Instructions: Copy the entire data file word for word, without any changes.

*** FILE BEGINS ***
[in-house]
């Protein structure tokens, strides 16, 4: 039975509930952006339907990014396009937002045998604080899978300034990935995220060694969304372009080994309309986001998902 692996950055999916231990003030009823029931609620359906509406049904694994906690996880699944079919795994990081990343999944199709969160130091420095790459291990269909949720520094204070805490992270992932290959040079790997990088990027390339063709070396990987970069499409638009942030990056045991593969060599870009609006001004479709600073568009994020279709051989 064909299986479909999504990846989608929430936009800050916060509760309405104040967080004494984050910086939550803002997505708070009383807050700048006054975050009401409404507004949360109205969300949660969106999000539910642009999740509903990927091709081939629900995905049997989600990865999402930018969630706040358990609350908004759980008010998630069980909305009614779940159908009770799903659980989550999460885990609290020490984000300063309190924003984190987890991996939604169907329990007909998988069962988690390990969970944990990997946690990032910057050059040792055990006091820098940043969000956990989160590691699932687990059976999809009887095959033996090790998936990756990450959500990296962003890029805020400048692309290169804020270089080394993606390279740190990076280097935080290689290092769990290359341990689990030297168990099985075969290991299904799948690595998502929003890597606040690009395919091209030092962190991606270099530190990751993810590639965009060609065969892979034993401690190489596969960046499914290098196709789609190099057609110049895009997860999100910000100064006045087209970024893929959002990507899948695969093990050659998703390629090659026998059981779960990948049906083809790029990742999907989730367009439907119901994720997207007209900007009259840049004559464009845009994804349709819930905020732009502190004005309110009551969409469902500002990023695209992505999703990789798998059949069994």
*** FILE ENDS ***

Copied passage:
[in-house]
């Protein structure tokens, strides 16, 4: 039975509930952006339907990014396009937002045998604080899978300034990935995220060694969304372009080994309309986001998902 692996950055999916231990003030009823029931609620359906509406049904694994906690996880699944079919795994990081990343999944199709969160130091420095790459291990269909949720520094204070805490992270992932290959040079790997990088990027390339063709070396990987970069499409638009942030990056045991593969060599870009609006001004479709600073568009994020279709051989 064909299986479909999504990846989608929430936009800050916060509760309405104040967080004494984050910086939550803002997505708070009383807050700048006054975050009401409404507004949360109205969300949660969106999000539910642009999740509903990927091709081939629900995905049997989600990865999402930018969630706040358990609350908004759980008010998630069980909305009614779940159908009770799903659980989550999460885990609290020490984000300063309190924003984190987890991996939604169907329990007909998988069962988690390990969970944990990997946690990032910057050059040792055990006091820098940043969000956990989160590691699932687990059976999809009887095959033996090790998936990756990450959500990296962003890029805020400048692309290169804020270089080394993606390279740190990076280097935080290689290092769990290359341990689990030297168990099985075969290991299904799948690595998502929003890597606040690009395919091209030092962190991606270099530190990751993810590639965009060609065969892979034993401690190489596969960046499914290098196709789609190099057609110049895009997860999100910000100064006045087209970024893929959002990507899948695969093990050659998703390629090659026998059981779960990948049906083809790029990742999907989730367009439907119901994720997207007209900007009259840049004559464009845009994804349709819930905020732009502190004005309110009551969409469902500002990023695209992505999703990789798998059949069994």